Pay attention to what has really changed. “I am now 60 years old (or 80, or retiring, or changing jobs…) and I am thinking differently because I am in a different place.” After expressing concern about the state of the markets, this is often what we hear from our clients. They have handled times like this before, but they are in a different place now.
This is not a conversation about the market being down, this is about what has changed for you. I cannot emphasize this enough: The events that change your financial plan are often not the levels of the stock market, interest rates, or inflation. The key moments will be when you decide that your priorities have changed, your timeline has sped up, or your definition of what is financially “enough” has become more clear.
Volatile markets are helpful that way. They focus the mind and can drive the conversation with your advisor and your family back to your plan and how it can be responsive to the world as it is.
When the answers aren’t apparent, ask better questions. In recent years I have come to believe that asking good questions is one of the most important skills that clients and their advisors can improve when it comes to personal finances. Here are some questions that would be good to ask during times such as these:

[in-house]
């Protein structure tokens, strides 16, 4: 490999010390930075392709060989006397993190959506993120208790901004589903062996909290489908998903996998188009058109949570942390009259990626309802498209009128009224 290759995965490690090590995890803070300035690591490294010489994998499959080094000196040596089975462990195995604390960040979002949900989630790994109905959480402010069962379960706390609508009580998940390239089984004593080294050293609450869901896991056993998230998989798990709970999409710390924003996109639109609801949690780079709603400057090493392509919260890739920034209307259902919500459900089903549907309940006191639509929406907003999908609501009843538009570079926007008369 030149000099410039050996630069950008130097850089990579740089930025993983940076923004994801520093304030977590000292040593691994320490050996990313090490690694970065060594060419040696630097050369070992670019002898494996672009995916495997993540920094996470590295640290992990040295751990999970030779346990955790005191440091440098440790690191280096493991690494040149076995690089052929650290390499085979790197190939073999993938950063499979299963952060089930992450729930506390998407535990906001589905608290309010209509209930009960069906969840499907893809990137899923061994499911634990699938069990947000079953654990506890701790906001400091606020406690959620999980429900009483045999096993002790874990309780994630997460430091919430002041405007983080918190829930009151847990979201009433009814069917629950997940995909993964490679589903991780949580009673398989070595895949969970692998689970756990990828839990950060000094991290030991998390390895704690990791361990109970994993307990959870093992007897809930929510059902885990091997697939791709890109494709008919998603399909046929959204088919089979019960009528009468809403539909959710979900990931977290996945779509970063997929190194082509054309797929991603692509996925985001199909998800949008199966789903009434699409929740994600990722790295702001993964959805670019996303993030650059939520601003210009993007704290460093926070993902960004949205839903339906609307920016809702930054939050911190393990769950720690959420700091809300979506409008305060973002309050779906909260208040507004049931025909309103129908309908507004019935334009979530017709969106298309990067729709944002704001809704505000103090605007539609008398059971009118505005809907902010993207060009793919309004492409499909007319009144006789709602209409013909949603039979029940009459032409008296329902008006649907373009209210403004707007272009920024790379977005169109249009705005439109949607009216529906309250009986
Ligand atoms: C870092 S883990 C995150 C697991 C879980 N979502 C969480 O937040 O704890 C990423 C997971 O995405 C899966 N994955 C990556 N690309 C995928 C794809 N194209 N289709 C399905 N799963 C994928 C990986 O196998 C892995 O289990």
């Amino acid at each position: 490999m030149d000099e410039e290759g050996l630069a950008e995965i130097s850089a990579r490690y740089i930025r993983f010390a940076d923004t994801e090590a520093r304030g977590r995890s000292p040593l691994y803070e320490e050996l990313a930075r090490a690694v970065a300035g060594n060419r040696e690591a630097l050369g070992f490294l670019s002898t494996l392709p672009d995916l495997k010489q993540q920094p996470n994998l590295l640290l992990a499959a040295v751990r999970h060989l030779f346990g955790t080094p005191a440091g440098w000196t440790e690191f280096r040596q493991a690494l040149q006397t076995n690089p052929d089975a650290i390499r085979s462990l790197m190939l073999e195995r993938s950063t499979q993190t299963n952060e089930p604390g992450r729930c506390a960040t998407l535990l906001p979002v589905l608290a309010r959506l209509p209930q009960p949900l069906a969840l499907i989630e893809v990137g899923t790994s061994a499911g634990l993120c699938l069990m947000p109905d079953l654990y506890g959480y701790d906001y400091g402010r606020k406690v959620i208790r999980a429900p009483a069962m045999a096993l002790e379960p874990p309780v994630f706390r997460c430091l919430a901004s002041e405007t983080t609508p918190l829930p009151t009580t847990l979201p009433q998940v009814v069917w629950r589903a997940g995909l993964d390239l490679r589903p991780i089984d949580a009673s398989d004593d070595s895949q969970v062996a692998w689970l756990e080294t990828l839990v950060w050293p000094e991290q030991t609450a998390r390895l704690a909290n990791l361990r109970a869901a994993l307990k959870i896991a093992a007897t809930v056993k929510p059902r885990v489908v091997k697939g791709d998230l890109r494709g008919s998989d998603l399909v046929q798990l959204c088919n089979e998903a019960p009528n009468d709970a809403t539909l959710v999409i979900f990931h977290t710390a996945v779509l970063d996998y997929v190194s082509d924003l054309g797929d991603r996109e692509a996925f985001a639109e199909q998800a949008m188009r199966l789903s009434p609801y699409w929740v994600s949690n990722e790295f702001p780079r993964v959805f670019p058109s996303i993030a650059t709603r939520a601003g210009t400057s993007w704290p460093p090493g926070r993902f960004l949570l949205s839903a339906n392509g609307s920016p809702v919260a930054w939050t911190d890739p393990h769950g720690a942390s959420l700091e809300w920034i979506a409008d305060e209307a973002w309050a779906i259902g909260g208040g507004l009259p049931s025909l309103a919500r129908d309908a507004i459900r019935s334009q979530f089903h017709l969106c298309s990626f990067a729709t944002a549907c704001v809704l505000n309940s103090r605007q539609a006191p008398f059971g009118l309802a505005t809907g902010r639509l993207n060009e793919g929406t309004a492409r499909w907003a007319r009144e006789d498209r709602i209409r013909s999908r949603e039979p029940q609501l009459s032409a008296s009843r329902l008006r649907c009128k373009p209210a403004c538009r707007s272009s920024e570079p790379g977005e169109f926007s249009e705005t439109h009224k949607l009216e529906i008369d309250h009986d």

- Which assumptions have changed in my plan, and which have not?
- Have any of my timelines accelerated or slowed down?
- Have I communicated my plan to those who need to know (spouse, family, charities)? Remember that a lack of clarity can lead to anxiety whether times are good or bad.
- Do I need to take risk to seek higher returns, or can I be more conservative than my risk tolerance might indicate?
One last important question
Finally, here is a very interesting question that financial advisor Michael Kitces asks you to ponder if you feel panicked about market declines:
If a friend called you with the same concerns, what would you advise them to do?
I have asked this on a few occasions and with each response, the answer has been measured, empathetic, and focused on staying the course. The genius behind asking this is that it forces the person who might be anxious to take on the role of a counselor and in turn, rethink how they should approach their own circumstances.
Risk may feel like it is coming from all directions, but this is a moment to focus on that narrow field that is our personal plan. We hope that the information and approach here can help along that journey, but if you need help to understand your plan or just need to know what questions to ask, reach out to your advisor. We are not here to predict the future, but to help you make good decisions when the path is winding and uncertain.
If you feel the need to talk it through, I’d be happy to talk. Contact me at email@example.com or 610-709-5072.
Special Market Report
We understand many of the headlines may cause concern and we want to assure you that Morton Brown Family Wealth is here to answer any questions you may have. We compiled a special overview report of what is happening in the markets.